QDHA-EJSDPWRSEKJ

RKPPDRSEKJ SK LDJQESY-ATJRSEKJWH WMMPKXEIWSEKJQ AKP IWJY-DHDRSPKJ QYQSDIQ

IMJQHN OPTPY JF PVY YDYEPMJH ITO WX T OPJEVTOPAE GYPVJN

PWOct13puzzle-3

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Physics World at 25: Puzzle 2

By Louise Mayor

Welcome to the second instalment of the Physics World at 25 Puzzle. The first puzzle was released last week and your second challenge lies below. #PW25puzzle

 

Is Schrödinger’s cat alive or dead?

1. Schrödinger’s cat is alive.
2. Schrödinger’s cat is dead.
3. Exactly one of statements 6 and 9 is true.
4. Exactly one of statements 2 and 6 is false.
5. Statements 4, 5 and 10 are all false.
6. Exactly one of statements 1 and 10 is false.
7. Exactly 5 statements are true.
8. Exactly one of statements 3 and 10 is false.
9. Exactly one of statements 6 and 10 is true.
10. Exactly one of statements 1 and 2 is false.
11. Statements 1, 8 and 11 are all false.

Enter your answer as a list, in numerical order, of the number(s) of the statements that are definitely true, as a single string with no spaces, such as, for example, 25811.

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Physics World at 25: Puzzle 1

By Louise Mayor

Physics World at 25 Puzzle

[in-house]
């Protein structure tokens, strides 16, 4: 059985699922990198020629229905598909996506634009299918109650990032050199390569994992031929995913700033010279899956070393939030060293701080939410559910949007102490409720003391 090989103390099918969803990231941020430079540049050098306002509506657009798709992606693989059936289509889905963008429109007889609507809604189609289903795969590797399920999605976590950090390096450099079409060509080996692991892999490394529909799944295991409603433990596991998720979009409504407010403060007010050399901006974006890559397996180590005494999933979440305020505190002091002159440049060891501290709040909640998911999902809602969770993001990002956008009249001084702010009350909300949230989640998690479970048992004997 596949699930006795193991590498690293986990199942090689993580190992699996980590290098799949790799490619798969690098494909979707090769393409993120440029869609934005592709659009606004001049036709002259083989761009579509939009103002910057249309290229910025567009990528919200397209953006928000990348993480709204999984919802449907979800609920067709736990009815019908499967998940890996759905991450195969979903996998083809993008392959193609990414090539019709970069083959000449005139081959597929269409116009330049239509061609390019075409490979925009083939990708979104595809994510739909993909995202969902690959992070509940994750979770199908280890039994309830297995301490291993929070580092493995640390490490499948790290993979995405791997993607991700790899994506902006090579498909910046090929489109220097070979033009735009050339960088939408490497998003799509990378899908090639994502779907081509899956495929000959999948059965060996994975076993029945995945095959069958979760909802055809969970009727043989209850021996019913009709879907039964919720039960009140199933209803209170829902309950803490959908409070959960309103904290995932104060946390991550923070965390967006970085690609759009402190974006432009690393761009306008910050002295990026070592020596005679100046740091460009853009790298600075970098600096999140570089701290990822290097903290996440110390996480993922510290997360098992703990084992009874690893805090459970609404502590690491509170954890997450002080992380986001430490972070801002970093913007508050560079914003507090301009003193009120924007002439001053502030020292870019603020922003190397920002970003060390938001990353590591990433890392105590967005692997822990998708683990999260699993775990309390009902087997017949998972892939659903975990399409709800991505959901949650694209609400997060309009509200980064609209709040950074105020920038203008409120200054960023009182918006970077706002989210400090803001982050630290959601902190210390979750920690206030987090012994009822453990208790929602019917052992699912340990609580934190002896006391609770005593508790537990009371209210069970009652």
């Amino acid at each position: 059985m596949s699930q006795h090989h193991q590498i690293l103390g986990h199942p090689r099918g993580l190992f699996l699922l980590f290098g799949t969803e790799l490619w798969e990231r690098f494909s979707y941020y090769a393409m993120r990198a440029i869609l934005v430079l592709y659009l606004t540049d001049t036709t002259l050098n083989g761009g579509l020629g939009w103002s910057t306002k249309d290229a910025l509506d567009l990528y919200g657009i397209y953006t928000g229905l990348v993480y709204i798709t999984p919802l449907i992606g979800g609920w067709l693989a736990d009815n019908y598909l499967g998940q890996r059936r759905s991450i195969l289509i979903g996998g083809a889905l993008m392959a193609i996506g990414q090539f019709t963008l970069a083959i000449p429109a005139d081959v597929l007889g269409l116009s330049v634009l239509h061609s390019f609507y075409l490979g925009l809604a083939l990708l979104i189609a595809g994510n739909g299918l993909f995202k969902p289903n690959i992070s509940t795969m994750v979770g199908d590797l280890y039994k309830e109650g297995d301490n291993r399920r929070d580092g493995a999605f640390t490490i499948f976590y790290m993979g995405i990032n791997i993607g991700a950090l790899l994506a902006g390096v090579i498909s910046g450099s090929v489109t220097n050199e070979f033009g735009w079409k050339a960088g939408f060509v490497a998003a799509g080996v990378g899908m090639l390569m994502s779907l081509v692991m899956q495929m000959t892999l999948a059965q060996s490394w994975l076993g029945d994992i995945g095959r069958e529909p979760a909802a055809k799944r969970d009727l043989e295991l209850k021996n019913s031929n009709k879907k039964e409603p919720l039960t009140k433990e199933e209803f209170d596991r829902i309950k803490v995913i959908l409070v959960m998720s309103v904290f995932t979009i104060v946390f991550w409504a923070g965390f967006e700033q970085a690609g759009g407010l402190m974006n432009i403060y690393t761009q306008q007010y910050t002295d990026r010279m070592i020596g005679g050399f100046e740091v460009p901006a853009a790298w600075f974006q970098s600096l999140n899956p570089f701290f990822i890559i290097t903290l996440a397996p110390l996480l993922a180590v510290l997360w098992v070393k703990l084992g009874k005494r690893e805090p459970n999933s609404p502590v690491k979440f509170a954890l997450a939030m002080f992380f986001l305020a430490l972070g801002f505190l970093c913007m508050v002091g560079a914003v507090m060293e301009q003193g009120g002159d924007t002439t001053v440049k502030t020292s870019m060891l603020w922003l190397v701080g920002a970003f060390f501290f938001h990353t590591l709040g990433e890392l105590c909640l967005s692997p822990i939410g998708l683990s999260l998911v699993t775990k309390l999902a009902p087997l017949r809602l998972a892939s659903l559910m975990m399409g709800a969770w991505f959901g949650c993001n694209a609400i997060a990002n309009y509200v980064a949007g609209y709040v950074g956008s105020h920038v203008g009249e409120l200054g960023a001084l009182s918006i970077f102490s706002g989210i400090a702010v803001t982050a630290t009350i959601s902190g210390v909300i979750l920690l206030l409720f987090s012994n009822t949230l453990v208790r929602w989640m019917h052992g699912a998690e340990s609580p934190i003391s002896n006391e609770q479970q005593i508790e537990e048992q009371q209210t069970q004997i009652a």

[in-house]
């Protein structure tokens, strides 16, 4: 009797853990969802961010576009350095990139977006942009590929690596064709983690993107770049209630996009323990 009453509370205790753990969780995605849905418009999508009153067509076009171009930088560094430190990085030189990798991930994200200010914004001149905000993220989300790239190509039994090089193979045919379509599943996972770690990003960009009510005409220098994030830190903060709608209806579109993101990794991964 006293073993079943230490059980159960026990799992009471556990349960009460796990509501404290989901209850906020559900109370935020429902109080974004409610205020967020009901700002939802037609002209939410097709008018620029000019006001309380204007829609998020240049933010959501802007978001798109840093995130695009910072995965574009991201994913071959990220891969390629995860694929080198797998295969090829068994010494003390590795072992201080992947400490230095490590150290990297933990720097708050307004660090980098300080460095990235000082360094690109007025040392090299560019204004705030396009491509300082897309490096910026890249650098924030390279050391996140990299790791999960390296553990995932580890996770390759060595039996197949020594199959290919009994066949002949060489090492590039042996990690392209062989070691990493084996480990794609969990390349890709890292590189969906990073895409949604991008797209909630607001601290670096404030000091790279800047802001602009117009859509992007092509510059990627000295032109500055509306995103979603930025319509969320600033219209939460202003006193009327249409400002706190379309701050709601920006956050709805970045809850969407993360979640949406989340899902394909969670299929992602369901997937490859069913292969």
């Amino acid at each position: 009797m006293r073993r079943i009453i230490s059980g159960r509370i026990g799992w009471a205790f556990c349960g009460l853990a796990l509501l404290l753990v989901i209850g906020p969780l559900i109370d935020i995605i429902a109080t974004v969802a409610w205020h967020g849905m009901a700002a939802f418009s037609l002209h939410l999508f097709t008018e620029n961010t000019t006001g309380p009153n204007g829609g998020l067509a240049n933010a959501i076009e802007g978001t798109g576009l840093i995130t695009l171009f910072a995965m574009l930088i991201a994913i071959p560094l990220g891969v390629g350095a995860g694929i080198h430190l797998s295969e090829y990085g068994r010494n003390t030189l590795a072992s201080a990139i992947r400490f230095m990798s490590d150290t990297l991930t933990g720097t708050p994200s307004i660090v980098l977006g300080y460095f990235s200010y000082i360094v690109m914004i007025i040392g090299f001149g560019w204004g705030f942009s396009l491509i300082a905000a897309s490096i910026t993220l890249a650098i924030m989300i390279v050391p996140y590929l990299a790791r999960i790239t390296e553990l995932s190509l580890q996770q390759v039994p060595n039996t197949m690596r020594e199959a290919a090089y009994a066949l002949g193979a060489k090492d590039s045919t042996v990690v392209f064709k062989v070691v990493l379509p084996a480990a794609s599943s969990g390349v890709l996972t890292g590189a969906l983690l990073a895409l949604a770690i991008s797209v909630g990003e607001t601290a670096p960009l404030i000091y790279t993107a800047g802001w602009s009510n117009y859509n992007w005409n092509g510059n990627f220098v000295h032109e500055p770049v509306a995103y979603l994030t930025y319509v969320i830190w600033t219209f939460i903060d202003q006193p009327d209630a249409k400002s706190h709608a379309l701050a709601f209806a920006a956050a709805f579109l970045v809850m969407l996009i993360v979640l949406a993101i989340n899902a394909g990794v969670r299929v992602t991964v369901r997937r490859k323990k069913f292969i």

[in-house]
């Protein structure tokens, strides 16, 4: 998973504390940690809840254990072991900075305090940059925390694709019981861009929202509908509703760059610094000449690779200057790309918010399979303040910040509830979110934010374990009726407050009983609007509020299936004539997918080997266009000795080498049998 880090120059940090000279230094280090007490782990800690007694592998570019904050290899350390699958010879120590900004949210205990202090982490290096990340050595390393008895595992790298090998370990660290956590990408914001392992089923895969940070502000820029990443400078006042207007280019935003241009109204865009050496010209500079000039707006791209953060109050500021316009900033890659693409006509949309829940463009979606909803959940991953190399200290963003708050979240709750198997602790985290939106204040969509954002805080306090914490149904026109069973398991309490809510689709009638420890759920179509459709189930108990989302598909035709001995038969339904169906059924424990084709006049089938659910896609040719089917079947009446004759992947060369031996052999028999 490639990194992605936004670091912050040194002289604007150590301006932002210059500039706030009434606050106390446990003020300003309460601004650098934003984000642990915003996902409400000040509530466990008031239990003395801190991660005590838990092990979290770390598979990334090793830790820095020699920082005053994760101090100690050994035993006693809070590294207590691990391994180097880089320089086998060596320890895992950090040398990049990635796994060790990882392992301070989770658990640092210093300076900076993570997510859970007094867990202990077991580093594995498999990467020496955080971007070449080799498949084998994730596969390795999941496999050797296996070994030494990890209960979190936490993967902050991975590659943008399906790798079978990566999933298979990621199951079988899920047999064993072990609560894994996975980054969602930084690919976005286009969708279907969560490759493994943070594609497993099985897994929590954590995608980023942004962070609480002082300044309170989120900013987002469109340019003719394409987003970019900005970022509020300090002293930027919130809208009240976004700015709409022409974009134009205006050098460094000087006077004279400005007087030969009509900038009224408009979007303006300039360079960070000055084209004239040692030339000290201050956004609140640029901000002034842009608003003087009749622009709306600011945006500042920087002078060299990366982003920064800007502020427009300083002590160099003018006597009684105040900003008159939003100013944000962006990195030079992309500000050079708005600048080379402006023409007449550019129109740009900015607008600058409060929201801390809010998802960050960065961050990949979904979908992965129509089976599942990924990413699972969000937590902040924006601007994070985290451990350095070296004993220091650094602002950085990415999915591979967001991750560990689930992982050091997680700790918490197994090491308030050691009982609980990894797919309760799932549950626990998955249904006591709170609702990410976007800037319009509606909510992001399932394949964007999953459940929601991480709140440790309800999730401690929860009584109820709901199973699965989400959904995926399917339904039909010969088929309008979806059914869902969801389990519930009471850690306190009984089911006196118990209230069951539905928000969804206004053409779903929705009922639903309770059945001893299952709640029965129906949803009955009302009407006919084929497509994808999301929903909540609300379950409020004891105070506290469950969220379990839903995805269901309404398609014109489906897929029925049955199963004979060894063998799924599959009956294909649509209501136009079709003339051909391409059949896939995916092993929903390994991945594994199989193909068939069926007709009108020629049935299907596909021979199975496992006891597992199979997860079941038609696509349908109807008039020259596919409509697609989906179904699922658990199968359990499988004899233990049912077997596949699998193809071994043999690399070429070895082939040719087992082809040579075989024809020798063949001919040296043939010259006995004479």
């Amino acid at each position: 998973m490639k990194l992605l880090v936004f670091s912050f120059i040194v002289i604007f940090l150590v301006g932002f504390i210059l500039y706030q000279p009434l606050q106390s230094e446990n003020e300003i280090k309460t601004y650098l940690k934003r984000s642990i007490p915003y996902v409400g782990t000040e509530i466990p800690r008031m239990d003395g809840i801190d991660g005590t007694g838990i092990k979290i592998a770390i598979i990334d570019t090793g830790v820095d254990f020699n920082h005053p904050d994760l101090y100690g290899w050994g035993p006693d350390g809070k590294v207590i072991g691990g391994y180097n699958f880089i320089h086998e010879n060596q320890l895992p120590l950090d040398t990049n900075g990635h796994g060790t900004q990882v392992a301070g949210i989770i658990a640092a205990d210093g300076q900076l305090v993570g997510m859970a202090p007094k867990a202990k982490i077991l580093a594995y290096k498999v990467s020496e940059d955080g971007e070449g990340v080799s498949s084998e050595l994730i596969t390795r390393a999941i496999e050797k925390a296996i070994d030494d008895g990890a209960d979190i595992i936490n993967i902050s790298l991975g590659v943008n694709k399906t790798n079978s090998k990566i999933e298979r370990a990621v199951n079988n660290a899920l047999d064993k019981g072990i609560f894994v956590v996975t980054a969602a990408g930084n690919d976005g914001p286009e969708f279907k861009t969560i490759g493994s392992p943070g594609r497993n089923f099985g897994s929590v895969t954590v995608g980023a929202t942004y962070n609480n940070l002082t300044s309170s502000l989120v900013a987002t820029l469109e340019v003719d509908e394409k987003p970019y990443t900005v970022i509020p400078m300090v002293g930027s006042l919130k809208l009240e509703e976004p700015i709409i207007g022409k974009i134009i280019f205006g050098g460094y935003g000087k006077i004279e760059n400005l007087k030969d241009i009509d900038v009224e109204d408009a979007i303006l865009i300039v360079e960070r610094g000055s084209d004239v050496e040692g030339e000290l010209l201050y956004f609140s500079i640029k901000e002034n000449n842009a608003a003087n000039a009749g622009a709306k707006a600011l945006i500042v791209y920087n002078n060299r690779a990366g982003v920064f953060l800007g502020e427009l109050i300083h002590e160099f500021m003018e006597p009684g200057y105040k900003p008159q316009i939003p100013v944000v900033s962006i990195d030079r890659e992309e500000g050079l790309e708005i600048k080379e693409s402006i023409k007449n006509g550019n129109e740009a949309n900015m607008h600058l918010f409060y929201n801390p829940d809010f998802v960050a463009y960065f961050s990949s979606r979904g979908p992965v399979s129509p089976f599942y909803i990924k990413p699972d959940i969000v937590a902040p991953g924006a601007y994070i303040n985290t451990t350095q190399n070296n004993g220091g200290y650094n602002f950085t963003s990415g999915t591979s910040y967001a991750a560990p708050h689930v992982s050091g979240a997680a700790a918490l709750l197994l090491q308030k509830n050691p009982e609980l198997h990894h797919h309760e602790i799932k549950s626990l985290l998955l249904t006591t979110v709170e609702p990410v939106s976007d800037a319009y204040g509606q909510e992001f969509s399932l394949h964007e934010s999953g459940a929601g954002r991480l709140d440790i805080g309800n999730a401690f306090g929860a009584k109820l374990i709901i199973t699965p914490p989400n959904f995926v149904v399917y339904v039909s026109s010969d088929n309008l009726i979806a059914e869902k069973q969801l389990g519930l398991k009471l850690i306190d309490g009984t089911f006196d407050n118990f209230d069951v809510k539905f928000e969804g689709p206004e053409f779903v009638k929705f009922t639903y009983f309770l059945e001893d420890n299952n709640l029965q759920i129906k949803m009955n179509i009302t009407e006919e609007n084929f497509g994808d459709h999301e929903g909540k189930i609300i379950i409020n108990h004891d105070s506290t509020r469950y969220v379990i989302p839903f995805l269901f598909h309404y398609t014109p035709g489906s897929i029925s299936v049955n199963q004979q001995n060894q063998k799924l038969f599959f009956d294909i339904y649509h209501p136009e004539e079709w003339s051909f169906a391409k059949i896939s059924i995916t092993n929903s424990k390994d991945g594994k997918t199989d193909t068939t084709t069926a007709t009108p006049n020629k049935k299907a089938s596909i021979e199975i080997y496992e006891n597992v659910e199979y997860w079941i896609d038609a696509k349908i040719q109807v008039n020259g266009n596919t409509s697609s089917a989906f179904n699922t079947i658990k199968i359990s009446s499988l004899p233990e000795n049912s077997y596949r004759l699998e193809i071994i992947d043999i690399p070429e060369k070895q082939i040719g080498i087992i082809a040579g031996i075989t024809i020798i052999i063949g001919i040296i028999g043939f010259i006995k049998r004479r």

This month is the 25th anniversary of Physics World – the member magazine of the Institute of Physics – and in addition to a special celebratory issue, we’ve decided to set you a challenge.

In fact, we have teamed up with GCHQ – one of the UK’s three Intelligence Agencies and home to some of the country’s hottest code-breaking talent – to create with us a set of five physics-themed puzzles. The puzzles have been devised by three GCHQ members of staff, who today we still know only as Colin, Nick and Pete. (Thank you, guys!)

Below is Puzzle 1, the first of the five. The rest will be released on successive Tuesdays throughout October on this blog. The first is the easiest – they only get harder from here on in!

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An afternoon of quantum theory

By Louise Mayor

Yesterday I had an exciting trip out of the office.

This month's cover story

This month’s cover story.

Earlier this week, one of Physics World’s freelance writers, Jon Cartwright, told how me he’d been invited to the Bristol University theory department’s weekly seminar. Felix Flicker, a 2nd-year PhD student who organizes these events, had seen Jon’s article “The life of psi” in this month’s Physics World, which discusses a theorem published in Nature Physics. The theorem is interesting because if its assumptions hold, it rules out one of the four interpretations of quantum mechanics and leaves us with three.

I wanted in on the seminar action!